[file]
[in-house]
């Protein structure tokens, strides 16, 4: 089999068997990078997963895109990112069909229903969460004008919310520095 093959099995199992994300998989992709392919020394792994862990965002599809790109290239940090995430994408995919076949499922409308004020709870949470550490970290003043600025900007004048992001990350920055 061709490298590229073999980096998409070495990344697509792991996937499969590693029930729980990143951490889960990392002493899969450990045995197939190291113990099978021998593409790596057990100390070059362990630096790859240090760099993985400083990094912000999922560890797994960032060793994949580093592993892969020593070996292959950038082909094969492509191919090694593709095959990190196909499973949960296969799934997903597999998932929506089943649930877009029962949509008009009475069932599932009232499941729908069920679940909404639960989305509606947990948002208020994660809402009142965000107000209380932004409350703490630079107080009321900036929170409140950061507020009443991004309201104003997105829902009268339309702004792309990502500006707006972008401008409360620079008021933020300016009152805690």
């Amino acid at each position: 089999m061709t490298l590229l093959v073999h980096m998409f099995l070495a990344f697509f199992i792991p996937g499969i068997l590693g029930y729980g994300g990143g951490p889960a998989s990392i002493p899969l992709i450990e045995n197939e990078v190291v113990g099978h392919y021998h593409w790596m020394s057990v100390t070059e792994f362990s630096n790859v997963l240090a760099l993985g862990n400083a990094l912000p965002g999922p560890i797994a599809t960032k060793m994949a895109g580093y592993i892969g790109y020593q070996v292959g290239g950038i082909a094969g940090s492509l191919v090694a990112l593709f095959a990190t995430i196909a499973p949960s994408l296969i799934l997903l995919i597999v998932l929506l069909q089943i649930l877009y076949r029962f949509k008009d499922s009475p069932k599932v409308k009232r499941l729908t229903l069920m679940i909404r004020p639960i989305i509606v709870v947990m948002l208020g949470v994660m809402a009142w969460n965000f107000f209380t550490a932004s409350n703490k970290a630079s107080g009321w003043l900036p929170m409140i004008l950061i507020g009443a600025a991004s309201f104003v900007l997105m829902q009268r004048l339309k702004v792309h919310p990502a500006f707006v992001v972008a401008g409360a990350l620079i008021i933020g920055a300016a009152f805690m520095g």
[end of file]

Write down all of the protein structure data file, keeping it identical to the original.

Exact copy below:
[in-house]
């Protein structure tokens, strides 16, 4: 089999068997990078997963895109990112069909229903969460004008919310520095 093959099995199992994300998989992709392919020394792994862990965002599809790109290239940090995430994408995919076949499922409308004020709870949470550490970290003043600025900007004048992001990350920055 061709490298590229073999980096998409070495990344697509792991996937499969590693029930729980990143951490889960990392002493899969450990045995197939190291113990099978021998593409790596057990100390070059362990630096790859240090760099993985400083990094912000999922560890797994960032060793994949580093592993892969020593070996292959950038082909094969492509191919090694593709095959990190196909499973949960296969799934997903597999998932929506089943649930877009029962949509008009009475069932599932009232499941729908069920679940909404639960989305509606947990948002208020994660809402009142965000107000209380932004409350703490630079107080009321900036929170409140950061507020009443991004309201104003997105829902009268339309702004792309990502500006707006972008401008409360620079008021933020300016009152805690």
């Amino acid at each position: 089999m061709t490298l590229l093959v073999h980096m998409f099995l070495a990344f697509f199992i792991p996937g499969i068997l590693g029930y729980g994300g990143g951490p889960a998989s990392i002493p899969l992709i450990e045995n197939e990078v190291v113990g099978h392919y021998h593409w790596m020394s057990v100390t070059e792994f362990s630096n790859v997963l240090a760099l993985g862990n400083a990094l912000p965002g999922p560890i797994a599809t960032k060793m994949a895109g580093y592993i892969g790109y020593q070996v292959g290239g950038i082909a094969g940090s492509l191919v090694a990112l593709f095959a990190t995430i196909a499973p949960s994408l296969i799934l997903l995919i597999v998932l929506l069909q089943i649930l877009y076949r029962f949509k008009d499922s009475p069932k599932v409308k009232r499941l729908t229903l069920m679940i909404r004020p639960i989305i509606v709870v947990m948002l208020g949470v994660m809402a009142w969460n965000f107000f209380t550490a932004s409350n703490k970290a630079s107080g009321w003043l900036p929170m409140i004008l950061i507020g009443a600025a991004s309201f104003v900007l997105m829902q009268r004048l339309k702004v792309h919310p990502a500006f707006v992001v972008a401008g409360a990350l620079i008021i933020g920055a300016a009152f805690m520095g």